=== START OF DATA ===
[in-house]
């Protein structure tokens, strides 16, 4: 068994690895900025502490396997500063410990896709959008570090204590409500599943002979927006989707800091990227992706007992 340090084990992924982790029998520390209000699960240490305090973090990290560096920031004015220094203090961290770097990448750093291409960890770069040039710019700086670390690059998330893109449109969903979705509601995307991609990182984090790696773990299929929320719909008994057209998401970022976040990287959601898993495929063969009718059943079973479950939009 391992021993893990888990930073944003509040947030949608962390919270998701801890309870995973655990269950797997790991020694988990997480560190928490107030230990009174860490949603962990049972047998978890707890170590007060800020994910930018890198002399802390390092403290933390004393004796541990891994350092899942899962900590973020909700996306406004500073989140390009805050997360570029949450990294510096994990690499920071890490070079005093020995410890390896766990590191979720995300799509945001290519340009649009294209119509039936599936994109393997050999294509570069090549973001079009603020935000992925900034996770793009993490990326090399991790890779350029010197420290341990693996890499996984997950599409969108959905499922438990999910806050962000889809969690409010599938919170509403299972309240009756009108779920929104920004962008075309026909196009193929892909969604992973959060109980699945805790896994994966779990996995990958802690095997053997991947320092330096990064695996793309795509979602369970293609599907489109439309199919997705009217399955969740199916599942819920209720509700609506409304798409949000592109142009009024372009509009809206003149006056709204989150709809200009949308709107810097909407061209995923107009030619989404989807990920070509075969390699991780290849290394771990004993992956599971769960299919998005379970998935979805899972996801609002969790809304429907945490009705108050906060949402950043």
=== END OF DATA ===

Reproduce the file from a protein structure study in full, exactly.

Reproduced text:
[in-house]
């Protein structure tokens, strides 16, 4: 068994690895900025502490396997500063410990896709959008570090204590409500599943002979927006989707800091990227992706007992 340090084990992924982790029998520390209000699960240490305090973090990290560096920031004015220094203090961290770097990448750093291409960890770069040039710019700086670390690059998330893109449109969903979705509601995307991609990182984090790696773990299929929320719909008994057209998401970022976040990287959601898993495929063969009718059943079973479950939009 391992021993893990888990930073944003509040947030949608962390919270998701801890309870995973655990269950797997790991020694988990997480560190928490107030230990009174860490949603962990049972047998978890707890170590007060800020994910930018890198002399802390390092403290933390004393004796541990891994350092899942899962900590973020909700996306406004500073989140390009805050997360570029949450990294510096994990690499920071890490070079005093020995410890390896766990590191979720995300799509945001290519340009649009294209119509039936599936994109393997050999294509570069090549973001079009603020935000992925900034996770793009993490990326090399991790890779350029010197420290341990693996890499996984997950599409969108959905499922438990999910806050962000889809969690409010599938919170509403299972309240009756009108779920929104920004962008075309026909196009193929892909969604992973959060109980699945805790896994994966779990996995990958802690095997053997991947320092330096990064695996793309795509979602369970293609599907489109439309199919997705009217399955969740199916599942819920209720509700609506409304798409949000592109142009009024372009509009809206003149006056709204989150709809200009949308709107810097909407061209995923107009030619989404989807990920070509075969390699991780290849290394771990004993992956599971769960299919998005379970998935979805899972996801609002969790809304429907945490009705108050906060949402950043």